Edwin Encarnacion: Not much to say here, his contract wasn’t that outlandish (one year for $12 million) but in typical form, he was a free agent signing that woefully under performed. In 44 games, Encarnacion put up a .157/.250/.377 stat line with a 70 OPS+ with 10 home runs and 19 RBI. He topped off what is, in retrospect, and absolutely horrible offseason that was celebrated at the time.
Lance Lynn: I like Lance Lynn, and he’s been relatively successful in his White Sox tenure, but I would have stopped short of giving him the two-year, $38 million extension he received. While his first year was certainly acceptable (2.69 ERA, 163 ERA+, 5.3 WAR), he’s not looking like he’s worth the money in 2022 (5.88 ERA, 68 ERA+, -0.7 WAR). A starting pitcher could be found somewhere to put up better numbers than that at half the price.
Adam Eaton: This is just covering his second round with the White Sox. Eaton was signed to a $7 million deal after perennial target Joc Pederson refused to sign and instead took less money to play across town for the Cubs. Eaton’s return engagement was not quite as productive as his first, as he compiled a .201/.298/.344 stat line with a 75 OPS+ and 0 WAR. The hole in right field that Mazara was supposed to fill ate up Eaton as well. He was designated for assignment after 58 games.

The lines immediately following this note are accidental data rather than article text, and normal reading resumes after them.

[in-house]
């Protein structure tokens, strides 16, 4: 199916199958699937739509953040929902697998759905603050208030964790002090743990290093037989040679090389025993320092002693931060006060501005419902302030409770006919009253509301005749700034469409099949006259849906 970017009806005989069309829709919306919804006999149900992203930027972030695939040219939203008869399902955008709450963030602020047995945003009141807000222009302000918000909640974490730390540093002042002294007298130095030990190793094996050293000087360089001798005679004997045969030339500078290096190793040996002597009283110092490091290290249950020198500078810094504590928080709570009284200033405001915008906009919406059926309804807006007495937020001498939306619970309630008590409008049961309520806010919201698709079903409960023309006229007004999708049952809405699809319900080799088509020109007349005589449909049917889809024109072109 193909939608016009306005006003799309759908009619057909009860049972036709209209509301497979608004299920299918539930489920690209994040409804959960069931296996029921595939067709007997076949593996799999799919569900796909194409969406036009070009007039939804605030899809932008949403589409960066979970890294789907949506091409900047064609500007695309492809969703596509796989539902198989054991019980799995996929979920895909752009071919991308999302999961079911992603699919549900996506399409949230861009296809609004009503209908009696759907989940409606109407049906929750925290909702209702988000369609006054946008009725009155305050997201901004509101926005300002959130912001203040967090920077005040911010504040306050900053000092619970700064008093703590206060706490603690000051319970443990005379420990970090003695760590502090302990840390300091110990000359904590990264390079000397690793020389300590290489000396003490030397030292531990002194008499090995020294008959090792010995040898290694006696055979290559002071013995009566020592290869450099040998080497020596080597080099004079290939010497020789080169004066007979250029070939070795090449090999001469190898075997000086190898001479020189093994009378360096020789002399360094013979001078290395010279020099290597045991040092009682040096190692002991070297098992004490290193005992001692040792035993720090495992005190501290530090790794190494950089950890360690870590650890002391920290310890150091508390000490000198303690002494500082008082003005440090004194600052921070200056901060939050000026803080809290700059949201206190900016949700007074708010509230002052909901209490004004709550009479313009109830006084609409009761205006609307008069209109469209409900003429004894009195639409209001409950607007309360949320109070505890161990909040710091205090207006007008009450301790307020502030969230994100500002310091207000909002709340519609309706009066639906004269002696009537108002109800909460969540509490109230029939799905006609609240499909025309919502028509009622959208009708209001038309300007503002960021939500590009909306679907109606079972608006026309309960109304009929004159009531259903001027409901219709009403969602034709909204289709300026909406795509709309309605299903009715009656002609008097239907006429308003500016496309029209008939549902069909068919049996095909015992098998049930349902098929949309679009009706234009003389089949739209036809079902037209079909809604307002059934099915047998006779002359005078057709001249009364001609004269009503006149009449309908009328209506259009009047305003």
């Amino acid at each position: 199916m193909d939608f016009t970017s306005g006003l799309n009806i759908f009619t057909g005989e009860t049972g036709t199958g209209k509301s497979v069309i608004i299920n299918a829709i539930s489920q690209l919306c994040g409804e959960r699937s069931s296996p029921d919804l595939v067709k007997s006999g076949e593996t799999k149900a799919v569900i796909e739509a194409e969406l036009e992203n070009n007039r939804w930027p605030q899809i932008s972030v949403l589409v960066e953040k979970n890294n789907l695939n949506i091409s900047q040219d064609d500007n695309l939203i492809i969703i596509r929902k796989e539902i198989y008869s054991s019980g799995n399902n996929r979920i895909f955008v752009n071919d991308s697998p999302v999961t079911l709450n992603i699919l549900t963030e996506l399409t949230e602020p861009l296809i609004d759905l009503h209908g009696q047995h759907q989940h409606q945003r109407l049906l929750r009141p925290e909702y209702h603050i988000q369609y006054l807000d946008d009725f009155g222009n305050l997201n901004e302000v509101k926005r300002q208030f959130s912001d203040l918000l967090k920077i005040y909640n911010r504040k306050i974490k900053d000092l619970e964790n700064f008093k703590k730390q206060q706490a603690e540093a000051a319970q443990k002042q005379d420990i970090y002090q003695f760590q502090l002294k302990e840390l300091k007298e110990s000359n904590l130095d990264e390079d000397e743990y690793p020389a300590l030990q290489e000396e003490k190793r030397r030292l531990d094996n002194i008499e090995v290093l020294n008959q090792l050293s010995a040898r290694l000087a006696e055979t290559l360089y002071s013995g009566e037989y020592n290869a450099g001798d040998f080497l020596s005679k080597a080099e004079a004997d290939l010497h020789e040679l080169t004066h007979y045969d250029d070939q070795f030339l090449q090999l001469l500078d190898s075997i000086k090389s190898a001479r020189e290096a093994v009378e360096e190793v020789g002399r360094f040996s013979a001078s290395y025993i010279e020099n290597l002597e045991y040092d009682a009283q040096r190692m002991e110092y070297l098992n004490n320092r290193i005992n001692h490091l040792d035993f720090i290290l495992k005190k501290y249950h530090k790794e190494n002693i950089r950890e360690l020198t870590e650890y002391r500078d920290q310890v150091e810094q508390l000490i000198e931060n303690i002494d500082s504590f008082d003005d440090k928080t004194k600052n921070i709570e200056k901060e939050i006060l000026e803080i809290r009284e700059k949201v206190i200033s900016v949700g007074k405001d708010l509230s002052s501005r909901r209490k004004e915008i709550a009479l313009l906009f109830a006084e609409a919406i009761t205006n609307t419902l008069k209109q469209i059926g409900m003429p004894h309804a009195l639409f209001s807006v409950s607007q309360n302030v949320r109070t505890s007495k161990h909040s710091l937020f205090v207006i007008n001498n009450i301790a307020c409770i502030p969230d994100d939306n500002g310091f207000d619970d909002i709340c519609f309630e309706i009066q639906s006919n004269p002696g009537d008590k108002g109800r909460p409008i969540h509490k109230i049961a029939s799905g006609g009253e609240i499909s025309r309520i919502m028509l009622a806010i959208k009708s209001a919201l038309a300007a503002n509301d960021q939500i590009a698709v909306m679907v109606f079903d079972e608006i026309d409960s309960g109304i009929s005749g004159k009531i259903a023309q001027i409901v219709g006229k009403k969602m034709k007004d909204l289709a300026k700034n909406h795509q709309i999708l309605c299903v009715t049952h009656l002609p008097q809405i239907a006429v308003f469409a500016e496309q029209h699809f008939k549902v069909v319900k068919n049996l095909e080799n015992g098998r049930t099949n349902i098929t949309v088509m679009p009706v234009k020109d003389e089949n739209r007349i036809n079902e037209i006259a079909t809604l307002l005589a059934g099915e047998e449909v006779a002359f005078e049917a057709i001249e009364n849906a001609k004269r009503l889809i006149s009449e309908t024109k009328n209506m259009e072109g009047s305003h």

Liam Hendriks: Another sore spot with me. The numbers didn’t tell the story with this guy, either. A failed starter who then became a failed middle reliever somehow caught lightning in a bottle and became a very good closer for a year and a half before the White Sox dumped a three-year, $54 million deal in his lap. Hendriks is a low-leverage closer who does his best work starting a clean inning with a three-run lead. Anything less than that and I’m on the edge of my seat waiting for him to blow it.
Kendall Graveman: A good signing (though a bit expensive for a set-up man at three years and $24 million) who has pitched very well and looks like a good investment so far, with a 2.59 ERA, 155 ERA+ and 1.1 WAR so far in 2022.